Moving BI Into The Cloud Part 1

July 3, 2009
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Over the last year I have been reading a lot about cloud computing and trying to predict how this can be used in business intelligence and analytics. I believe that the cloud is becoming relevant for a number of reasons:

  • Customers – they’re all on the net already. If I want to reach them I need to be there too. It’s not just publishing information (web 1.0), it’s also social networking (web 2.0) that I need to tap into. If I know what people are talking about and what they are thinking (via Facebook, MySpace, twitter, etc.) then the thousands of emerging online analytic applications are going to be essential for me to use. The cloud puts me in a better position to integrate into 3rd party analytic applications in real time.
  • Speed – as the availability of adsl+ spreads, the speed of cloud based applications matches those installed on your own desktop or LAN. There is no performance cost of going into a cloud.
  • SAAS – I predict that analytic mash-ups are going to become a force in business intelligence. Thousands of analytic Saas applications are available today.  in Australia we now have local companies offering Saas analytic applications. Although the range of applications is still ..

Over the last year I have been reading a lot about cloud computing and trying to predict how this can be used in business intelligence and analytics. I believe that the cloud is becoming relevant for a number of reasons:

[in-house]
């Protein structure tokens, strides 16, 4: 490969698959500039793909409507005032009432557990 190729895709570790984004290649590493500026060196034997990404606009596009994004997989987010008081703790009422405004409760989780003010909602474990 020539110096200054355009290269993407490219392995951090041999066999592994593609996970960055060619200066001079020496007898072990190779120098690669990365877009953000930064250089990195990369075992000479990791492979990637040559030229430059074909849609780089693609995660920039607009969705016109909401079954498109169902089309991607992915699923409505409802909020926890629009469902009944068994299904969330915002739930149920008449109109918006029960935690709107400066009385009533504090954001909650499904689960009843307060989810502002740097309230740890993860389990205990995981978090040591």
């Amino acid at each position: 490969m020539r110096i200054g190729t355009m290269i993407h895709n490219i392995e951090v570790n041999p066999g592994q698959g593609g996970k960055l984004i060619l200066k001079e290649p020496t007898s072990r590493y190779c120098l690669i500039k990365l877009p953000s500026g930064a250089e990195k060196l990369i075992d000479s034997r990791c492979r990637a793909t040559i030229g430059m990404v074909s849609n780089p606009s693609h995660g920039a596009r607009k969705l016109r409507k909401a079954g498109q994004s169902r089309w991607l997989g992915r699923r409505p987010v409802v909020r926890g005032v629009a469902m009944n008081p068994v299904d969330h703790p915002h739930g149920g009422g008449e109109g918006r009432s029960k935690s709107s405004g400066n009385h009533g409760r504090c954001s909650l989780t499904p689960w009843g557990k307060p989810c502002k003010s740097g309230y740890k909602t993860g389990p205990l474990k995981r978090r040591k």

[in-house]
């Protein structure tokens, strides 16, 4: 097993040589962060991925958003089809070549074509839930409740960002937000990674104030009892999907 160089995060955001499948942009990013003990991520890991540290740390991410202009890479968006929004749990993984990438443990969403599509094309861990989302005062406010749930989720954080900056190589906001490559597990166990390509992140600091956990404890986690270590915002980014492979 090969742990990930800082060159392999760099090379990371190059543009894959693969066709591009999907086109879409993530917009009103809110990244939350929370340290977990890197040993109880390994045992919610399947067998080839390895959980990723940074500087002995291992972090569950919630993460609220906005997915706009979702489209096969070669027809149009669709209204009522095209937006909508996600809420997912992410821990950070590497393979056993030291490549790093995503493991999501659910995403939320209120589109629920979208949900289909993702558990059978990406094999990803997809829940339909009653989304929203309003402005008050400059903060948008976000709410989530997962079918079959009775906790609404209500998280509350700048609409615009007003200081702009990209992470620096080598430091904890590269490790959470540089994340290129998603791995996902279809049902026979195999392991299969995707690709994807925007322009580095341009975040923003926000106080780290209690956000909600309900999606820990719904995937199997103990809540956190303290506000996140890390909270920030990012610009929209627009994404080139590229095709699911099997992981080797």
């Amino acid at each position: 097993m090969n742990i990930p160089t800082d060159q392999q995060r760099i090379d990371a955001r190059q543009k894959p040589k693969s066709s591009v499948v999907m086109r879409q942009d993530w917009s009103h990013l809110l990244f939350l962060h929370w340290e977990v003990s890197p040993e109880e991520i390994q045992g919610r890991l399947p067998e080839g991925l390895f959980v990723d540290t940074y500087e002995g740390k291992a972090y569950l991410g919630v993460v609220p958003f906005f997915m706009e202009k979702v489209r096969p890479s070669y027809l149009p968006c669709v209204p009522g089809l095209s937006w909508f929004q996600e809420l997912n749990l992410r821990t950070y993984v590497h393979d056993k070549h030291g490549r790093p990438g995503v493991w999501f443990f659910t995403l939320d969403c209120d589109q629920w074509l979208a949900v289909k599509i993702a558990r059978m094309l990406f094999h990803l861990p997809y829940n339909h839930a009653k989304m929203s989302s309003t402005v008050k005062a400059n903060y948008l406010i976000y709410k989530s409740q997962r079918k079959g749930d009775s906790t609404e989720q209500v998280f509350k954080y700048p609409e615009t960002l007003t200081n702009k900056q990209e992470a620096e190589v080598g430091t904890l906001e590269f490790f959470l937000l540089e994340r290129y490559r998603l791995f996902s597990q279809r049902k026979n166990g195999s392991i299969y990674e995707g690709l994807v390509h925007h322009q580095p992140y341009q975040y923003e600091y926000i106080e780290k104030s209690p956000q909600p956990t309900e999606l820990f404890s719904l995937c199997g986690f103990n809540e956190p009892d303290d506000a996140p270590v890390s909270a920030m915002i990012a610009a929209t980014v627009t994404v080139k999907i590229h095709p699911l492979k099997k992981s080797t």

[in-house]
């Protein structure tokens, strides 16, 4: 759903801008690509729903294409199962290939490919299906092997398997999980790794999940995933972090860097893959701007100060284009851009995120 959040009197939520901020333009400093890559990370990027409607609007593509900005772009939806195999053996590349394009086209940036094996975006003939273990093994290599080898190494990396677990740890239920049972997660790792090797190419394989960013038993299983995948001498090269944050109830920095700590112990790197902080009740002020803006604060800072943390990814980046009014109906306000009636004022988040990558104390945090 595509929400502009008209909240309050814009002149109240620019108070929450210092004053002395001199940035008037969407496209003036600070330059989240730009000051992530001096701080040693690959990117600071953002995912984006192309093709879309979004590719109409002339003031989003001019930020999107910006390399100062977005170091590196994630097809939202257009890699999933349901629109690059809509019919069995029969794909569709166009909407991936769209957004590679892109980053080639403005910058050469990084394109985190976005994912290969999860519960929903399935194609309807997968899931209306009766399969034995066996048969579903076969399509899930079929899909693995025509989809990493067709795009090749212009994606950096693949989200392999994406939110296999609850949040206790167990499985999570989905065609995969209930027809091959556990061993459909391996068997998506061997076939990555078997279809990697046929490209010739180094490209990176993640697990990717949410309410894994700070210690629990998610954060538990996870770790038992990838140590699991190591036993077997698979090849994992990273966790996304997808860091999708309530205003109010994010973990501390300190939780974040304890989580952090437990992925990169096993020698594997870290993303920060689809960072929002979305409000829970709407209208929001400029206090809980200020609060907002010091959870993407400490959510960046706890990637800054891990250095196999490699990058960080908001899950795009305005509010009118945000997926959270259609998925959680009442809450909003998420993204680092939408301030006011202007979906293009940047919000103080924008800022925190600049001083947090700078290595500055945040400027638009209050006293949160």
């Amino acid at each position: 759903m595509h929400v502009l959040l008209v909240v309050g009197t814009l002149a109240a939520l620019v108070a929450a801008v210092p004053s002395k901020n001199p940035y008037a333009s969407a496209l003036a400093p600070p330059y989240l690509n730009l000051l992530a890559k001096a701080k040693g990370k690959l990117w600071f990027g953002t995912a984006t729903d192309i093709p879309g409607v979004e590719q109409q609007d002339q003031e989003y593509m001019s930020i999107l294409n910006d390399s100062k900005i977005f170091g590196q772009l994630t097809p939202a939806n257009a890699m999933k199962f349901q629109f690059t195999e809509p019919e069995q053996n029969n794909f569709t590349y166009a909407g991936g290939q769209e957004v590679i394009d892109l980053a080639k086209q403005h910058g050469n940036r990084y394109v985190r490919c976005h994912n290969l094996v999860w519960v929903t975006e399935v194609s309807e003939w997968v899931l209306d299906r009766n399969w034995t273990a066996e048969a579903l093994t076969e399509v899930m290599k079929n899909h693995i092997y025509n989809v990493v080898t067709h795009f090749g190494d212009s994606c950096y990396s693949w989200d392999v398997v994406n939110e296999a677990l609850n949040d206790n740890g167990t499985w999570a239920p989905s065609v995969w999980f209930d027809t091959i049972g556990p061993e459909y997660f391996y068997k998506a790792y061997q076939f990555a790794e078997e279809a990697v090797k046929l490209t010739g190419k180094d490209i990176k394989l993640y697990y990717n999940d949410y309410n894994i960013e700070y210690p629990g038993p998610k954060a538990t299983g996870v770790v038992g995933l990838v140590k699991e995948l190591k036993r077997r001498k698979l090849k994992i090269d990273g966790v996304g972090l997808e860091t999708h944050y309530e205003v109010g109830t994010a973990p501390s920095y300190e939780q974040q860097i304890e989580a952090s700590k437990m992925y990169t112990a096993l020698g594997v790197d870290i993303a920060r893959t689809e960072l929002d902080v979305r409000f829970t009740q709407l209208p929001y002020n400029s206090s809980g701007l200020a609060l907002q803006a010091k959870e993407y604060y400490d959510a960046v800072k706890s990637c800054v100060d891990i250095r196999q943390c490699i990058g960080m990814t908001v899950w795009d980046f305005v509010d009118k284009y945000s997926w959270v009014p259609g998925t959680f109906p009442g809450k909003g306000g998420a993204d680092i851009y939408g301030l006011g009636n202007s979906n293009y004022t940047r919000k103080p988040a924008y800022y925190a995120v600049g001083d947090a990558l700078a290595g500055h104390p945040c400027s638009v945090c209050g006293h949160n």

• Customers – they’re all on the net already. If I want to reach them I need to be there too. It’s not just publishing information (web 1.0), it’s also social networking (web 2.0) that I need to tap into. If I know what people are talking about and what they are thinking (via Facebook, MySpace, twitter, etc.) then the thousands of emerging online analytic applications are going to be essential for me to use. The cloud puts me in a better position to integrate into 3rd party analytic applications in real time.
  • Speed – as the availability of adsl+ spreads, the speed of cloud based applications matches those installed on your own desktop or LAN. There is no performance cost of going into a cloud.
  • SAAS – I predict that analytic mash-ups are going to become a force in business intelligence. Thousands of analytic Saas applications are available today.  in Australia we now have local companies offering Saas analytic applications. Although the range of applications is still limited, with many big names missing, Telstra’s new T-Suite does give you access to: